United States Ex Rel. Dennis E. Pearson, Petitioner-appellant, v. Frederick E. Adams, Respondent-appellee, 469 F.2d 335 (2d Cir. 1972)Annotate this Case
Michael Avery, New Haven, Conn., for petitioner-appellant.
Vincent J. Scamporino, Middletown, Conn., for respondent-appellee.
Before LUMBARD, FEINBERG and OAKES, Circuit Judges.
Dennis E. Pearson was convicted in the Superior Court for Middlesex County of possession and sale of marijuana in violation of Conn.Gen.Stat. Secs. 19-480 (a), 19-481(b).1 His conviction was affirmed by the Supreme Court of Connecticut. State v. Pearson, 295 A.2d 556 (Conn.1972) (per curiam). Pearson then applied in the United States District Court for the District of Connecticut for a writ of habeas corpus, claiming that his state court conviction denied him due process because there was not sufficient proof to convince the jury of his guilt beyond a reasonable doubt. Chief Judge Blumenfeld held, however, that a state prisoner may not use habeas corpus to test the sufficieny of the evidence against him and that in this respect a federal court may only inquire as to whether there was any evidence to support the conviction. See United States ex rel. Morton v. Mancusi, 393 F.2d 482 (2d Cir.) (per curiam), cert. denied, 393 U.S. 927, 89 S. Ct. 262, 21 L. Ed. 2d 264 (1968). Since there was such evidence, the judge denied the petition.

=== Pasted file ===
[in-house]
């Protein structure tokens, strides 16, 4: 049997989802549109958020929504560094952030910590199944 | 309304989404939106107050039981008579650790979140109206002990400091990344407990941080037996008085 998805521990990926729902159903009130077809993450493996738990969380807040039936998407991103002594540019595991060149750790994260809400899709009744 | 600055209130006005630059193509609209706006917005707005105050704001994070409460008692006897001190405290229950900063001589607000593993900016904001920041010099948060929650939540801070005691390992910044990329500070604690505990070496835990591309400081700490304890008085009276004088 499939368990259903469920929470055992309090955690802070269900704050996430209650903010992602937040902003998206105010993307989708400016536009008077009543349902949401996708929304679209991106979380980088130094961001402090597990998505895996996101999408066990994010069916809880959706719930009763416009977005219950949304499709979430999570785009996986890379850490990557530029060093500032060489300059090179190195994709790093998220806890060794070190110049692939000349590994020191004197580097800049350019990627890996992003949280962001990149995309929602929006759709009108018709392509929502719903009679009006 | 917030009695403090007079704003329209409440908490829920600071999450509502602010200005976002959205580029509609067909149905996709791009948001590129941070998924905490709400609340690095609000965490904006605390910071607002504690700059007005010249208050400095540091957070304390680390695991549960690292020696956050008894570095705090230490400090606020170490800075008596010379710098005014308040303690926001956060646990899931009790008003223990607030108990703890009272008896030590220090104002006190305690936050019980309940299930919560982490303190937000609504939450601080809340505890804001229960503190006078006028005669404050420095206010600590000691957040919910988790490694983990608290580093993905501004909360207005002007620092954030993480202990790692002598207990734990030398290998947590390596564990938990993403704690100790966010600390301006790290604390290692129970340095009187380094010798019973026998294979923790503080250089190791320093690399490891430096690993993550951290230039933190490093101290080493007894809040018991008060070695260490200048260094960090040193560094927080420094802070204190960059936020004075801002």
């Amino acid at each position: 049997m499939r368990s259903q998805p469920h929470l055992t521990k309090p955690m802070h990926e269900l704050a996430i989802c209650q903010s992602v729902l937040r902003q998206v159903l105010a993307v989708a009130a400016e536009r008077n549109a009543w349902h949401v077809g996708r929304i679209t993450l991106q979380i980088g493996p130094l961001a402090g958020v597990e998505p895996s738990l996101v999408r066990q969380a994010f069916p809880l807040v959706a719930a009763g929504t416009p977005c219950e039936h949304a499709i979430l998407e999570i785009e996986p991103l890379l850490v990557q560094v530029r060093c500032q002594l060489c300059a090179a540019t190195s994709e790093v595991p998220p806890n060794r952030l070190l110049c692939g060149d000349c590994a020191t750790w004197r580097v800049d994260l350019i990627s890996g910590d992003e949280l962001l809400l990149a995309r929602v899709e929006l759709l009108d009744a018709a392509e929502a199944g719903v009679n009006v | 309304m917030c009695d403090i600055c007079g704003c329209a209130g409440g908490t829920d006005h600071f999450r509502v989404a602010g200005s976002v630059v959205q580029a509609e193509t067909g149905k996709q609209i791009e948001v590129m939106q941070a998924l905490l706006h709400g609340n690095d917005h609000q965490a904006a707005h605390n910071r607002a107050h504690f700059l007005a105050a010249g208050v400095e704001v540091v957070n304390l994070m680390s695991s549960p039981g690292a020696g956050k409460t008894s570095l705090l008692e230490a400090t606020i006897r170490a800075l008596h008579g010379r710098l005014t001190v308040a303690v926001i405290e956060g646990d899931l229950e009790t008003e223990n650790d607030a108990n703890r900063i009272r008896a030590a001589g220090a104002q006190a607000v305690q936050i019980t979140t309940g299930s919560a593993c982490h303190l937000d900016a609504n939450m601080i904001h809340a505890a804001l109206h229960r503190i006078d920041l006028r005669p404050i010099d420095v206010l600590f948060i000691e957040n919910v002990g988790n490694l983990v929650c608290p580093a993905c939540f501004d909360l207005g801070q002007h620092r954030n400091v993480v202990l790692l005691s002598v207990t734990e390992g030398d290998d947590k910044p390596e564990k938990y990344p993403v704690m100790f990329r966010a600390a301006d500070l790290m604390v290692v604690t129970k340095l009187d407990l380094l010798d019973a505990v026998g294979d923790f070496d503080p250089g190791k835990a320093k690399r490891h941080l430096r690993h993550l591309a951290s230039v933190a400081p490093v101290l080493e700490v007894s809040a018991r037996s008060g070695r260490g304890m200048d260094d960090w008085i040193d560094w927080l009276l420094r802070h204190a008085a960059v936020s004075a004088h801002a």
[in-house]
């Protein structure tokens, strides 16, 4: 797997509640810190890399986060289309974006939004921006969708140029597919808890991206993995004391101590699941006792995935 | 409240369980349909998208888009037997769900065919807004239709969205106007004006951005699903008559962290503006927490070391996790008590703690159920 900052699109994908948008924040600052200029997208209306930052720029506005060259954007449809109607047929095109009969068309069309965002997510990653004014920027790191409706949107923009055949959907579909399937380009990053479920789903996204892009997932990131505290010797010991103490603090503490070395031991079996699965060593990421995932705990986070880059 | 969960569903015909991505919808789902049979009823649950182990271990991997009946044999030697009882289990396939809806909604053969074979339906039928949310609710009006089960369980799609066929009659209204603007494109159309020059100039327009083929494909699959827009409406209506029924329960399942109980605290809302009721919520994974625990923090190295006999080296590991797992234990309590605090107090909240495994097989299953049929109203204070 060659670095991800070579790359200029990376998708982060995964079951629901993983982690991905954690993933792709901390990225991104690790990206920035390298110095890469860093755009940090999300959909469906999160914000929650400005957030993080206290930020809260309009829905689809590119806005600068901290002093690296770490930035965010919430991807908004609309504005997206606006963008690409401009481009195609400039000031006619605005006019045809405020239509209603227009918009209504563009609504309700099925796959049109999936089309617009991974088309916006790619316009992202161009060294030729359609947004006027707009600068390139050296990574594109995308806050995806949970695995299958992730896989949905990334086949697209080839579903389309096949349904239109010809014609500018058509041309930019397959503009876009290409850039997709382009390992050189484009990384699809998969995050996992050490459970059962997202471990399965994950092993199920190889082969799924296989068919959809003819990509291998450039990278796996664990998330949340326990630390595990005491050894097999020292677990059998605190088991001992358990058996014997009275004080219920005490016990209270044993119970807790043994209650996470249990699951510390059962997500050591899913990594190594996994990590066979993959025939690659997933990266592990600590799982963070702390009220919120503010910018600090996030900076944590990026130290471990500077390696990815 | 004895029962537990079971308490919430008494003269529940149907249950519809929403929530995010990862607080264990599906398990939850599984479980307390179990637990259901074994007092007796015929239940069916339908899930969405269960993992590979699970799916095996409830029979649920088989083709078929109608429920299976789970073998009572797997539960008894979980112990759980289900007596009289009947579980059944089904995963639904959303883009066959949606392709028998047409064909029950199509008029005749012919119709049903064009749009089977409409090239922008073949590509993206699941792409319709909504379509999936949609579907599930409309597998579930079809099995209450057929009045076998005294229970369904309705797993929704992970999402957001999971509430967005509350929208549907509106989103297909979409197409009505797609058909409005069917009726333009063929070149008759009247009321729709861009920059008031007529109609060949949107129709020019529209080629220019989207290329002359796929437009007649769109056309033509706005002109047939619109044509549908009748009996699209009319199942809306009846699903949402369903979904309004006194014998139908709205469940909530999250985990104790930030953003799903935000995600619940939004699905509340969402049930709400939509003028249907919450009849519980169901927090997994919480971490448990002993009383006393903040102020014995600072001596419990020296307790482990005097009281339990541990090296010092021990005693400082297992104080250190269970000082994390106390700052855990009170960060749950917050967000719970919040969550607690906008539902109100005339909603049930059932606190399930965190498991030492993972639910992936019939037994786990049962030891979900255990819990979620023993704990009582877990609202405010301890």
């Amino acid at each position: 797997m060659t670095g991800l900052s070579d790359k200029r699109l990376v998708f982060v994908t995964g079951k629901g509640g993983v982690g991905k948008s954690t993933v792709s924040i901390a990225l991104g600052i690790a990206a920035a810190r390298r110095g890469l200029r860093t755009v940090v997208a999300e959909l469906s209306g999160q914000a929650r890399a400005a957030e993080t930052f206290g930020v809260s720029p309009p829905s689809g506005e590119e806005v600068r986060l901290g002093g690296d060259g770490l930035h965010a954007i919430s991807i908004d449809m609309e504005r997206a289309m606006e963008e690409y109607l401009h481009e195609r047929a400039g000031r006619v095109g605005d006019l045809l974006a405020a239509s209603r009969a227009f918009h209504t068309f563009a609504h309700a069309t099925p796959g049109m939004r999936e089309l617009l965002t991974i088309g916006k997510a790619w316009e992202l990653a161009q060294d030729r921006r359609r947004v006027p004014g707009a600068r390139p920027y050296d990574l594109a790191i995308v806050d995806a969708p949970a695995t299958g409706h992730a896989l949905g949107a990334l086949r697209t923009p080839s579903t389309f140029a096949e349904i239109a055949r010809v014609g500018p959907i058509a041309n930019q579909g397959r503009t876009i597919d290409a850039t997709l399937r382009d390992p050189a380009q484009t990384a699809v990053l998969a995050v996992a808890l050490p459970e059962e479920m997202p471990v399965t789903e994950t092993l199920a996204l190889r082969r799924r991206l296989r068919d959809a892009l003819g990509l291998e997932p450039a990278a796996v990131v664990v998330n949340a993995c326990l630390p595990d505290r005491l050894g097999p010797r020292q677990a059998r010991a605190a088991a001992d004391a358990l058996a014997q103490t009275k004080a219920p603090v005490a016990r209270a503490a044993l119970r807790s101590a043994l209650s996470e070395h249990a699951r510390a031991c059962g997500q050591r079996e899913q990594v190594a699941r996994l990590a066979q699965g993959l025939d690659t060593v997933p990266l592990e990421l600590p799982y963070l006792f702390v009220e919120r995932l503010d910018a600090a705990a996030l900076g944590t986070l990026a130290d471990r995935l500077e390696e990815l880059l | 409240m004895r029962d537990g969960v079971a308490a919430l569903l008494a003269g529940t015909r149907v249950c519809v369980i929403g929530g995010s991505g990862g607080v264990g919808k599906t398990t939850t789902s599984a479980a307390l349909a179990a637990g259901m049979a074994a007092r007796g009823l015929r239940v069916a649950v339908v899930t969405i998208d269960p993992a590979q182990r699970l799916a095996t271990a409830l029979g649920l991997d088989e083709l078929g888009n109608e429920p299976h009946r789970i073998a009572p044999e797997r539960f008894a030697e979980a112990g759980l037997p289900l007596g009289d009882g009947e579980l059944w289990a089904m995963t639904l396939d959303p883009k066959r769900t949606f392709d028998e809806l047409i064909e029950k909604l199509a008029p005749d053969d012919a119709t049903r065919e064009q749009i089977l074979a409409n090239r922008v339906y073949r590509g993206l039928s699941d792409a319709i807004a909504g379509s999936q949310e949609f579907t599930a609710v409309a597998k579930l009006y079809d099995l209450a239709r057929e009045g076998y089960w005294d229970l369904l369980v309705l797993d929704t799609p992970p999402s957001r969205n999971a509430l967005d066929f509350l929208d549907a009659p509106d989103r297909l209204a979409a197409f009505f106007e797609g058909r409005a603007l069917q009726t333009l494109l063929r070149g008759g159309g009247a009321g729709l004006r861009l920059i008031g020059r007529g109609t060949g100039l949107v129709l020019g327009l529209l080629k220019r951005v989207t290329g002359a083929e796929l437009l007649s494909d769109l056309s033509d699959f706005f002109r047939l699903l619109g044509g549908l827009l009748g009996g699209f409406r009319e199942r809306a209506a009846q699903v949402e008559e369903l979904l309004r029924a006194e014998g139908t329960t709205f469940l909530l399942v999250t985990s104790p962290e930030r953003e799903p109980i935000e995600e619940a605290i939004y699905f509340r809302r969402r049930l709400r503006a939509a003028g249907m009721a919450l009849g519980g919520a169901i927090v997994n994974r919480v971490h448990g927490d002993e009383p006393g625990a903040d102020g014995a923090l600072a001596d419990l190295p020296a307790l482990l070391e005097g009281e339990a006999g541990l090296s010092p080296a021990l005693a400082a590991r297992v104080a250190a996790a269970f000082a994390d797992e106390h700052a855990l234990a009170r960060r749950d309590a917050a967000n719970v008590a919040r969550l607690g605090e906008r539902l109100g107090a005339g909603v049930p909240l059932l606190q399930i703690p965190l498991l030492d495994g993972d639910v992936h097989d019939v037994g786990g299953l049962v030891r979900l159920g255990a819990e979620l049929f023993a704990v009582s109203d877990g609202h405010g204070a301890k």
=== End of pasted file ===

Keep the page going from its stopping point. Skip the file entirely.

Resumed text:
On appeal, Pearson claims that the rule relied on by the district court has been changed by In re Winship, 397 U.S. 358, 90 S. Ct. 1068, 25 L. Ed. 2d 368 (1970), which held that "the Due Process Clause protects the accused against conviction except upon proof beyond a reasonable doubt of every fact necessary to constitute the crime with which he is charged." Id. at 364, 90 S. Ct. at 1073. According to appellant, the combined effect of Winship and our own recent ruling in United States v. Taylor, 464 F.2d 240 (1972), is that in a habeas corpus proceeding brought by a state prisoner, the federal court must satisfy itself that there was sufficient evidence to allow a jury to find guilt beyond a reasonable doubt.
We affirm the judgment of the district court. There is no contention that the jury in this case was improperly charged on the standard of guilt beyond a reasonable doubt. Having reviewed the record before us, we find that there was sufficient evidence for a jury correctly instructed to find appellant guilty. Therefore, we do not consider appellant's argument regarding the effect of Winship. But see Holloway v. Cox, 437 F.2d 412 (4th Cir. 1971) (rejecting similar contention).
We commend Michael Avery, assigned counsel, for the excellence of his brief and oral argument.
Pearson received a five-to-six year sentence for the sale and a one-year suspended sentence for possession. The severity of this punishment for a single $55 sale of marijuana reflects the statutory fiveyear minimum requirement. Conn.Gen. Stat. Sec. 19-480(a)